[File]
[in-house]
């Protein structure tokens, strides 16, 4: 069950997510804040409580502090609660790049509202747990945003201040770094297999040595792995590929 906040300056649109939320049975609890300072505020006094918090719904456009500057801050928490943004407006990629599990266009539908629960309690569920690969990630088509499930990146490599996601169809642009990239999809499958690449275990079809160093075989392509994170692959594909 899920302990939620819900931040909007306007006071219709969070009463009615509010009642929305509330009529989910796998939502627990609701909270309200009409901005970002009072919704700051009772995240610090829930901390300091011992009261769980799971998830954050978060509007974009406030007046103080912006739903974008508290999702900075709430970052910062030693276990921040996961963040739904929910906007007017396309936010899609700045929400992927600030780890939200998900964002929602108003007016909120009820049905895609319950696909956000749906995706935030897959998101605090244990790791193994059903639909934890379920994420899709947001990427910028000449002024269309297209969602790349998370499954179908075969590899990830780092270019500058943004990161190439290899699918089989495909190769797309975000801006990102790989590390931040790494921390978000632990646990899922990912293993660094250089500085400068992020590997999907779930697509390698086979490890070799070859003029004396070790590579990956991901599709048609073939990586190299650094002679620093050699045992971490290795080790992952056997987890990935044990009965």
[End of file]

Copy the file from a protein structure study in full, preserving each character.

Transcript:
[in-house]
């Protein structure tokens, strides 16, 4: 069950997510804040409580502090609660790049509202747990945003201040770094297999040595792995590929 906040300056649109939320049975609890300072505020006094918090719904456009500057801050928490943004407006990629599990266009539908629960309690569920690969990630088509499930990146490599996601169809642009990239999809499958690449275990079809160093075989392509994170692959594909 899920302990939620819900931040909007306007006071219709969070009463009615509010009642929305509330009529989910796998939502627990609701909270309200009409901005970002009072919704700051009772995240610090829930901390300091011992009261769980799971998830954050978060509007974009406030007046103080912006739903974008508290999702900075709430970052910062030693276990921040996961963040739904929910906007007017396309936010899609700045929400992927600030780890939200998900964002929602108003007016909120009820049905895609319950696909956000749906995706935030897959998101605090244990790791193994059903639909934890379920994420899709947001990427910028000449002024269309297209969602790349998370499954179908075969590899990830780092270019500058943004990161190439290899699918089989495909190769797309975000801006990102790989590390931040790494921390978000632990646990899922990912293993660094250089500085400068992020590997999907779930697509390698086979490890070799070859003029004396070790590579990956991901599709048609073939990586190299650094002679620093050699045992971490290795080790992952056997987890990935044990009965």